Evolutionary stakeholder discovery: requisite system sampling for co-creation

Peter Jones

Design Co-creation
Stakeholder Discovery
Systemic Design Ethics

Several recent studies have published well-developed practices of co-creation, design facilitation, and stakeholder convening for advanced design collaboration. There may be many systemic design methodologies that prove effective in their consultative or engagement settings. Yet in any design process requiring consensus in participant decisionmaking, non-parametric design contexts I refer to as Design 3.0 and 4.0 (Van Patter and Jones, 2013), we face a practical and systemic problem with stakeholder representation. Unlike product or service design (Design 2.0) we cannot merely sample from a user base to inform design decisions targeting future product releases.

In Design 3.0 and 4.0, the “users” are the system. Real stakeholders are not merely representatives of a social system in which they hold membership, they are committed co-producers of the existence of the system of concern. As in a wicked problem, each selection of stakeholder matters, and they co-create a framing and context that remains path-dependent, that cannot be undone. Vision, context and direction setting are extremely sensitive to initial conditions, and – especially when performed well – may create a lock-in effect with confirmation of beliefs among actors that their choices represent desirable preferences for future system participants.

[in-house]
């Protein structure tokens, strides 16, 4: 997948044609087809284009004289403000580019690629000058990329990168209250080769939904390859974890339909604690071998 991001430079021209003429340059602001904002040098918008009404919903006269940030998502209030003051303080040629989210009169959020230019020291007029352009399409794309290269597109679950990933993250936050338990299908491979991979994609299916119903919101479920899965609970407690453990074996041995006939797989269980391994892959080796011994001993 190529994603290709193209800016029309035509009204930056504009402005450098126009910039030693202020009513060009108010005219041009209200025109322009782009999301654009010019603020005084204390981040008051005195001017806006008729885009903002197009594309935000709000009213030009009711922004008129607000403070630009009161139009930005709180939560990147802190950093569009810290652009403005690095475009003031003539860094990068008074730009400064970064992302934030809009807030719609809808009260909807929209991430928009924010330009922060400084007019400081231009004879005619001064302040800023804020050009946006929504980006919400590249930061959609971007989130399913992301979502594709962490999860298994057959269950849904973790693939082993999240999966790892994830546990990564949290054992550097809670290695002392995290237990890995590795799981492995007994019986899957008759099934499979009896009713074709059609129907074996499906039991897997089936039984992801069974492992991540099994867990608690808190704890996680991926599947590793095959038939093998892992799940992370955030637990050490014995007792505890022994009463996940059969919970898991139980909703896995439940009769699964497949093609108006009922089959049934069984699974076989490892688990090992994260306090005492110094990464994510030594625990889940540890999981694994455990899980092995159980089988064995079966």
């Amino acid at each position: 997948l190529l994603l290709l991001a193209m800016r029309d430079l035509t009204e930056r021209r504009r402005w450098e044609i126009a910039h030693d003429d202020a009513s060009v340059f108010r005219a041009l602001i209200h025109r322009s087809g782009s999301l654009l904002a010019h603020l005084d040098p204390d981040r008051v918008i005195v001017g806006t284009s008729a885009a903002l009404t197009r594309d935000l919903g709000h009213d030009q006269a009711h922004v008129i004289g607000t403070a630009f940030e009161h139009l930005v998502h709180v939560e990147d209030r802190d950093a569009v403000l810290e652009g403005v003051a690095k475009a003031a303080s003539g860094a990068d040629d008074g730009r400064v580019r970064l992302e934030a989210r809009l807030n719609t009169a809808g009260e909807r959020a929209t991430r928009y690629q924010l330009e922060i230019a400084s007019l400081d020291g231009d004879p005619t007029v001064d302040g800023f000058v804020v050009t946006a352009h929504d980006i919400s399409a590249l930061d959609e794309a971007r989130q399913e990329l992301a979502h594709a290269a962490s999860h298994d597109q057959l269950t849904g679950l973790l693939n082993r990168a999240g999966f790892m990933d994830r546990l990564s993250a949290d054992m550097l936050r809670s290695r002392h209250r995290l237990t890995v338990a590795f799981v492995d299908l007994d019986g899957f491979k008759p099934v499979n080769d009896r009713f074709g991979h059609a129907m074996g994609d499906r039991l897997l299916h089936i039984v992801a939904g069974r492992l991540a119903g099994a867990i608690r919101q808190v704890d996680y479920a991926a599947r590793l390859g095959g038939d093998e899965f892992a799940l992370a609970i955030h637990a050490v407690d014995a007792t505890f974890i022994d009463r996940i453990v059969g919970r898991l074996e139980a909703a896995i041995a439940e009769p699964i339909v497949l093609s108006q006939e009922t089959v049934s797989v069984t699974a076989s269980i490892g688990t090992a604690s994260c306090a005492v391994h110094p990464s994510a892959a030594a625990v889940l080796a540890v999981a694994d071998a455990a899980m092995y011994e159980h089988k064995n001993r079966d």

In systemic design we face the wicked problem dynamic of a changing problem frame with each selection of participants. We can see shifts between each stage of a progressive design process, sustaining an essentially artificial co-creation engagement. These methodologies initiate design co-creation from visioning and problem framing, through system concept formulation, and toward consensus on collective action. All of these activities require stakeholder insight and validation, and much less design guidance and content (as necessary in D2.0 product/service contexts).

Any design process may be irrelevant if stakeholder selection fails to represent the requisite exogenous variety in their social system AND fails to enroll authentic commitment from those selected stakeholders. Because design disciplines are predicated on a tradition of creative problem solving, these functions are often underdeveloped. We do not select and enroll sufficiently well enough to guarantee an effective result.

Western culture now exists in what we might call a late-modernist knowledge society, and we have centred users and stakeholders as the source of knowledge and validation. Human-centering is itself presented as evidence of ethical practice, or at least, a necessary sensitivity to multivocalism in design process. However, the situated placement of (usually) self-selecting participants as representative “voices of the system” can slip into an efficient, unreflective process that escapes responsibility of future consequences of design decisions. We clearly would not decide a consensus for real social system participants. Yet how are we disclosing ourselves as lifeworld-sensitive designers, when we, perhaps even worse, decide who will be the system participants?